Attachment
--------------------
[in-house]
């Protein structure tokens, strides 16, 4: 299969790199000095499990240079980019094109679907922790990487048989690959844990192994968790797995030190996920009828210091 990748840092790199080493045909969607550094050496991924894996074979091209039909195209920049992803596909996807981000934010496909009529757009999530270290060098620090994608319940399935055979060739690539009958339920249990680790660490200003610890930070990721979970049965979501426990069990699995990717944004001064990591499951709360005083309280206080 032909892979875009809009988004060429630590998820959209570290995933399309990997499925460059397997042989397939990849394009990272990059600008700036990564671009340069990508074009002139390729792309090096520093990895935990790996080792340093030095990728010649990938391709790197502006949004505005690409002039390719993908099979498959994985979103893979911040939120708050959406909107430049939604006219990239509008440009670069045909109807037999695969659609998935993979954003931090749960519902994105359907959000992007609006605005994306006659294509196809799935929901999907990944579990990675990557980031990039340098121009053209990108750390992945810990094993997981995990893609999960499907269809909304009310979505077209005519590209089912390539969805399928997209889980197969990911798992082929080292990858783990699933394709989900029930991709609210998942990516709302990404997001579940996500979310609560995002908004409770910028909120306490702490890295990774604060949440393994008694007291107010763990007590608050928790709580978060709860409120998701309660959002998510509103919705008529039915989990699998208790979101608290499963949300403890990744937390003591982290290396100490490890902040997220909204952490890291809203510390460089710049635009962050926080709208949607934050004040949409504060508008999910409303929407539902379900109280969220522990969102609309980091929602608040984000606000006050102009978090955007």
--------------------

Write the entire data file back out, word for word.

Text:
[in-house]
């Protein structure tokens, strides 16, 4: 299969790199000095499990240079980019094109679907922790990487048989690959844990192994968790797995030190996920009828210091 990748840092790199080493045909969607550094050496991924894996074979091209039909195209920049992803596909996807981000934010496909009529757009999530270290060098620090994608319940399935055979060739690539009958339920249990680790660490200003610890930070990721979970049965979501426990069990699995990717944004001064990591499951709360005083309280206080 032909892979875009809009988004060429630590998820959209570290995933399309990997499925460059397997042989397939990849394009990272990059600008700036990564671009340069990508074009002139390729792309090096520093990895935990790996080792340093030095990728010649990938391709790197502006949004505005690409002039390719993908099979498959994985979103893979911040939120708050959406909107430049939604006219990239509008440009670069045909109807037999695969659609998935993979954003931090749960519902994105359907959000992007609006605005994306006659294509196809799935929901999907990944579990990675990557980031990039340098121009053209990108750390992945810990094993997981995990893609999960499907269809909304009310979505077209005519590209089912390539969805399928997209889980197969990911798992082929080292990858783990699933394709989900029930991709609210998942990516709302990404997001579940996500979310609560995002908004409770910028909120306490702490890295990774604060949440393994008694007291107010763990007590608050928790709580978060709860409120998701309660959002998510509103919705008529039915989990699998208790979101608290499963949300403890990744937390003591982290290396100490490890902040997220909204952490890291809203510390460089710049635009962050926080709208949607934050004040949409504060508008999910409303929407539902379900109280969220522990969102609309980091929602608040984000606000006050102009978090955007």